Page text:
What type of wire is used in the fixture?

In most fixture cables the neutral can be identified by a raised Ridge running the length of the cable or it could be easy and the wire is white.
 

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Discussion Starter #6
Wires are black and white and I think they are 18gauge. Not sure what wire I tied to what terminal but the lights all worked? I know that black is hot and white is neutral. Did not think it made any difference on a 120VAC light bulb...but if I need to check and change the wire I will?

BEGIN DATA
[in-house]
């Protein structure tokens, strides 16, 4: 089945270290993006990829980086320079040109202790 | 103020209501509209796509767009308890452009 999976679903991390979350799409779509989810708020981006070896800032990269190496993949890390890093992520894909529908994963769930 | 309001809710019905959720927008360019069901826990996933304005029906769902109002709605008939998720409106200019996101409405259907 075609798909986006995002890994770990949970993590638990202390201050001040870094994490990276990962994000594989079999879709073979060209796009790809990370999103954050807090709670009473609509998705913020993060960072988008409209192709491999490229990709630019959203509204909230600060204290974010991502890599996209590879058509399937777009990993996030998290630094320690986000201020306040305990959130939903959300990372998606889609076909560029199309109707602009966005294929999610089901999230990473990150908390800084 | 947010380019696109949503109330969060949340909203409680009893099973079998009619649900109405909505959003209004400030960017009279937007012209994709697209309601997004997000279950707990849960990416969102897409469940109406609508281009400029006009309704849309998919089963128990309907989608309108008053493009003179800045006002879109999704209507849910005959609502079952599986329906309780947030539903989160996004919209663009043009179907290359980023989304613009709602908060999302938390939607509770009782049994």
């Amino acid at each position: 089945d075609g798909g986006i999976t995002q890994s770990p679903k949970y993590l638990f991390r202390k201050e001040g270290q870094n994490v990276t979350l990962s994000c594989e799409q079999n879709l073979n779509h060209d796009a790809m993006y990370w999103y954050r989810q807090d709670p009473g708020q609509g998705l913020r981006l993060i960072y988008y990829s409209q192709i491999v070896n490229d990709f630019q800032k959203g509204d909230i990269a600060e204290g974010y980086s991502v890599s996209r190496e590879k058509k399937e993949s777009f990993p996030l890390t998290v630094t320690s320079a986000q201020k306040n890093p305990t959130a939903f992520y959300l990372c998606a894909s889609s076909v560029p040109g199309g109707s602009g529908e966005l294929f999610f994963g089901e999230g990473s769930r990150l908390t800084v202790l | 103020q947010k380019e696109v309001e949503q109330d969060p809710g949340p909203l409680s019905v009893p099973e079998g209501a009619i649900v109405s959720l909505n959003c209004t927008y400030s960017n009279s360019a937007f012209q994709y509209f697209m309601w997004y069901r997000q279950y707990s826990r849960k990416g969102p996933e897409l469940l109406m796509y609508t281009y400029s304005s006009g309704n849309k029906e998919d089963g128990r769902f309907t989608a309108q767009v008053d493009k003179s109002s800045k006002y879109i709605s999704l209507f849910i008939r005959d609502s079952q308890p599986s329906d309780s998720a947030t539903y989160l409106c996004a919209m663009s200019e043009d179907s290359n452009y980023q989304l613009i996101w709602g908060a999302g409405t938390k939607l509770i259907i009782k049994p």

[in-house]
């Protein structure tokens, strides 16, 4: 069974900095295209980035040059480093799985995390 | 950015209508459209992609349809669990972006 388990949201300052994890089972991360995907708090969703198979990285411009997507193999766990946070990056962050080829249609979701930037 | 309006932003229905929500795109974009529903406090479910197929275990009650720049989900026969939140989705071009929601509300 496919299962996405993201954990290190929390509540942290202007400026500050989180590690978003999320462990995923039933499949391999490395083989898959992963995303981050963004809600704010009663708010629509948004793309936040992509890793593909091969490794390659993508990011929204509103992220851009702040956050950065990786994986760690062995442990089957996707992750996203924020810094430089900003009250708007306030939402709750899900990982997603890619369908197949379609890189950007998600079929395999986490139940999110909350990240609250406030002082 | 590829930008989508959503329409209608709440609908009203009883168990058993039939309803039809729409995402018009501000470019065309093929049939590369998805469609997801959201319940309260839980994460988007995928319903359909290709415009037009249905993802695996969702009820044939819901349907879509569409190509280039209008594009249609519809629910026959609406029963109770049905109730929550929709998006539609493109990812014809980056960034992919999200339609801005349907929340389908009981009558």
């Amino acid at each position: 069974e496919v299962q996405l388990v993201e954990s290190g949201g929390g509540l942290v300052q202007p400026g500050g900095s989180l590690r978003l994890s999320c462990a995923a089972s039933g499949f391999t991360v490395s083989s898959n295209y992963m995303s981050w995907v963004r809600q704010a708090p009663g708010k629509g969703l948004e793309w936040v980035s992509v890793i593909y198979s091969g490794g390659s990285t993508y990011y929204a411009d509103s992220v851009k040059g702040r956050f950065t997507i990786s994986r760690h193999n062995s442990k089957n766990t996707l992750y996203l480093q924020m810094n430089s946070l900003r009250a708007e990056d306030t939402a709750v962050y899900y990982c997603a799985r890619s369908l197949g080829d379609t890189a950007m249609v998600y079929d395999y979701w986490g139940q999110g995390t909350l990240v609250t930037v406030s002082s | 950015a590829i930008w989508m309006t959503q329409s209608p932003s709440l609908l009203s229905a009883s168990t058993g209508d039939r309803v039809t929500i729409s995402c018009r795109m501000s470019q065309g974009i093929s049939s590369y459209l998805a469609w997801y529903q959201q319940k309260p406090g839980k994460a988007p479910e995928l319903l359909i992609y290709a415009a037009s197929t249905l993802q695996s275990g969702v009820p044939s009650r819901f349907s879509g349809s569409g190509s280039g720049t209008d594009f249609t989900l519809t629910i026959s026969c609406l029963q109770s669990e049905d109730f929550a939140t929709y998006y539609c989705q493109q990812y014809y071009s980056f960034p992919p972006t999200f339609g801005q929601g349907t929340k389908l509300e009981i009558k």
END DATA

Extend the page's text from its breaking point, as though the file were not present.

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What Brian said and I also am a licensed electrician

Light fixtures have gotten extremely cheesy over the past decade or so, personally I really try not to buy anything electrical from”over there” way to much fakery and counterfeit UL products.
Yep! Recently replaced a fixture in the ceiling. The internals up in the top were all burnt. Could not see it from the outside or from the floor level. Dang near burned down the house. And I had no idea there was a problem!
 

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Did not think it made any difference on a 120VAC light bulb...but if I need to check and change the wire I will?
The light bulb won't know any difference, but if the wires are reversed you will end up with metal parts of the fixture being hot when they are supposed to be at (or near) ground potential. So if you touch them with one hand and ground with the other, you will quickly become unhappy.